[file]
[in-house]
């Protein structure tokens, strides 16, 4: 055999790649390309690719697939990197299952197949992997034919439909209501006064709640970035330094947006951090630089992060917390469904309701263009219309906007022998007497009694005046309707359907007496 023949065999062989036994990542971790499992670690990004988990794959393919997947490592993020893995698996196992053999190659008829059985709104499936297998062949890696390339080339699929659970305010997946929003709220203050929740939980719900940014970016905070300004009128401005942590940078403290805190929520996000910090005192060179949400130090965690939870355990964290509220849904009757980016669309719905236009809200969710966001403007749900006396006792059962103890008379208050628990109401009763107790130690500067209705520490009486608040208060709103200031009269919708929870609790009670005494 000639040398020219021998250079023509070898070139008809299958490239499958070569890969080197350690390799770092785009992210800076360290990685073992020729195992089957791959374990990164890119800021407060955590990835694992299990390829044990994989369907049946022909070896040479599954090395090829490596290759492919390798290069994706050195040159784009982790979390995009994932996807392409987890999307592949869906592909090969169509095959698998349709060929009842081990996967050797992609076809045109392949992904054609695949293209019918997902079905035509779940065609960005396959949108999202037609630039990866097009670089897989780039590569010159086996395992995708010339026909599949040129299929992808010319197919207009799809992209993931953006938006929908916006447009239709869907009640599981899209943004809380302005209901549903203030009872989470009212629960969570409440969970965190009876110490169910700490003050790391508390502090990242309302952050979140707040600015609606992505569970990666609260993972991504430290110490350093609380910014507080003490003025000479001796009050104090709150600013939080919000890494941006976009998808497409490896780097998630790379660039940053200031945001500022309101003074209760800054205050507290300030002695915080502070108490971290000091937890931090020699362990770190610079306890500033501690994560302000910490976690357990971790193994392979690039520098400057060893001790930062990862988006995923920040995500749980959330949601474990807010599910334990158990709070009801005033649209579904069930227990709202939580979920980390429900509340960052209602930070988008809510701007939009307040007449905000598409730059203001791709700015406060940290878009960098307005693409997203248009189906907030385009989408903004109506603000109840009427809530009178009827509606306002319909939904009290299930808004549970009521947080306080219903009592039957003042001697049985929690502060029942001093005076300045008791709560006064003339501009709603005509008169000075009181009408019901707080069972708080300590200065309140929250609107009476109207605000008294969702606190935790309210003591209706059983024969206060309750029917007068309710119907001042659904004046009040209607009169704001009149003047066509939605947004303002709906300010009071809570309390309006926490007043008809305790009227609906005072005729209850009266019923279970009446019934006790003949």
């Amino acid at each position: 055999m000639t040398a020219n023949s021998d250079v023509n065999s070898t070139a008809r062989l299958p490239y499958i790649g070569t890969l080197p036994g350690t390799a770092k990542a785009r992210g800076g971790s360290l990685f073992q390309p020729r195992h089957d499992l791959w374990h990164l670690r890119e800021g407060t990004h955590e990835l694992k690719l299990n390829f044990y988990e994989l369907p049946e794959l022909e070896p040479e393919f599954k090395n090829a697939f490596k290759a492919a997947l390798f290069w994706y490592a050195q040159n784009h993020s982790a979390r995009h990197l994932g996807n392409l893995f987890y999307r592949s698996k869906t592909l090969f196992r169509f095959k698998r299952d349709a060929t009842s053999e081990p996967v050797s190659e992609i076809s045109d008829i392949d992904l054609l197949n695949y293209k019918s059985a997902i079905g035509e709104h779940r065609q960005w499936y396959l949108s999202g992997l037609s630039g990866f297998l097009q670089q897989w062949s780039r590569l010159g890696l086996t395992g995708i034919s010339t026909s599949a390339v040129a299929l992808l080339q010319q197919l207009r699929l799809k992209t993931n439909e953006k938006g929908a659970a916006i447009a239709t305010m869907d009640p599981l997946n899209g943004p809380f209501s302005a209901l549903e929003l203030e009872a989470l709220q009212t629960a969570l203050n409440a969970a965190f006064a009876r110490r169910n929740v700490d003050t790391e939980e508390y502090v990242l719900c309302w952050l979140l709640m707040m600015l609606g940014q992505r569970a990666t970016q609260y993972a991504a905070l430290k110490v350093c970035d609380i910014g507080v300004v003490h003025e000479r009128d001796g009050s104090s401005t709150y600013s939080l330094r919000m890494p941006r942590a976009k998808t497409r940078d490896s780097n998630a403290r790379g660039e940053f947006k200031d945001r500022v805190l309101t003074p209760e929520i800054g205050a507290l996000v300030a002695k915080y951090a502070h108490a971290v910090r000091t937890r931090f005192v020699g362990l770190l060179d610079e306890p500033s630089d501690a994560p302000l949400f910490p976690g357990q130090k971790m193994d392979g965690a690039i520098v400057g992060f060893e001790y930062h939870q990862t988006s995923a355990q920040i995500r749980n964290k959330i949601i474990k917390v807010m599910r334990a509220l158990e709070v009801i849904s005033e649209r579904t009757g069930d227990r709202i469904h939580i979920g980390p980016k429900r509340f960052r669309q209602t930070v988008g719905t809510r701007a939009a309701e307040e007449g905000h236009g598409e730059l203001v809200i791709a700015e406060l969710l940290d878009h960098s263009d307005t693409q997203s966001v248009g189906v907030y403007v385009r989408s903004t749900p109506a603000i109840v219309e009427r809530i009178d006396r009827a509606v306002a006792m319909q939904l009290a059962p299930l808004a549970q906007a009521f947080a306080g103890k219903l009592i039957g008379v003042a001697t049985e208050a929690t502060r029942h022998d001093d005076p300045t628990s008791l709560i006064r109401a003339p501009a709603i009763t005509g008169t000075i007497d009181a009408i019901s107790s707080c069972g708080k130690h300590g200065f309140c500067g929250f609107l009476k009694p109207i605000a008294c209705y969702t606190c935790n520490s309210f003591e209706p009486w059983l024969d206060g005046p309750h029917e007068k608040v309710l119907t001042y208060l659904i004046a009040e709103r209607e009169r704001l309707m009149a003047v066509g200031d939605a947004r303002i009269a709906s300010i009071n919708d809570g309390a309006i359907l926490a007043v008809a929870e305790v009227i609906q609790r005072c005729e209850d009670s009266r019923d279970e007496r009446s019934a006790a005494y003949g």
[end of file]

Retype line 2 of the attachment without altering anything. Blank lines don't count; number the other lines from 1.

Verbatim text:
């Protein structure tokens, strides 16, 4: 055999790649390309690719697939990197299952197949992997034919439909209501006064709640970035330094947006951090630089992060917390469904309701263009219309906007022998007497009694005046309707359907007496 023949065999062989036994990542971790499992670690990004988990794959393919997947490592993020893995698996196992053999190659008829059985709104499936297998062949890696390339080339699929659970305010997946929003709220203050929740939980719900940014970016905070300004009128401005942590940078403290805190929520996000910090005192060179949400130090965690939870355990964290509220849904009757980016669309719905236009809200969710966001403007749900006396006792059962103890008379208050628990109401009763107790130690500067209705520490009486608040208060709103200031009269919708929870609790009670005494 000639040398020219021998250079023509070898070139008809299958490239499958070569890969080197350690390799770092785009992210800076360290990685073992020729195992089957791959374990990164890119800021407060955590990835694992299990390829044990994989369907049946022909070896040479599954090395090829490596290759492919390798290069994706050195040159784009982790979390995009994932996807392409987890999307592949869906592909090969169509095959698998349709060929009842081990996967050797992609076809045109392949992904054609695949293209019918997902079905035509779940065609960005396959949108999202037609630039990866097009670089897989780039590569010159086996395992995708010339026909599949040129299929992808010319197919207009799809992209993931953006938006929908916006447009239709869907009640599981899209943004809380302005209901549903203030009872989470009212629960969570409440969970965190009876110490169910700490003050790391508390502090990242309302952050979140707040600015609606992505569970990666609260993972991504430290110490350093609380910014507080003490003025000479001796009050104090709150600013939080919000890494941006976009998808497409490896780097998630790379660039940053200031945001500022309101003074209760800054205050507290300030002695915080502070108490971290000091937890931090020699362990770190610079306890500033501690994560302000910490976690357990971790193994392979690039520098400057060893001790930062990862988006995923920040995500749980959330949601474990807010599910334990158990709070009801005033649209579904069930227990709202939580979920980390429900509340960052209602930070988008809510701007939009307040007449905000598409730059203001791709700015406060940290878009960098307005693409997203248009189906907030385009989408903004109506603000109840009427809530009178009827509606306002319909939904009290299930808004549970009521947080306080219903009592039957003042001697049985929690502060029942001093005076300045008791709560006064003339501009709603005509008169000075009181009408019901707080069972708080300590200065309140929250609107009476109207605000008294969702606190935790309210003591209706059983024969206060309750029917007068309710119907001042659904004046009040209607009169704001009149003047066509939605947004303002709906300010009071809570309390309006926490007043008809305790009227609906005072005729209850009266019923279970009446019934006790003949």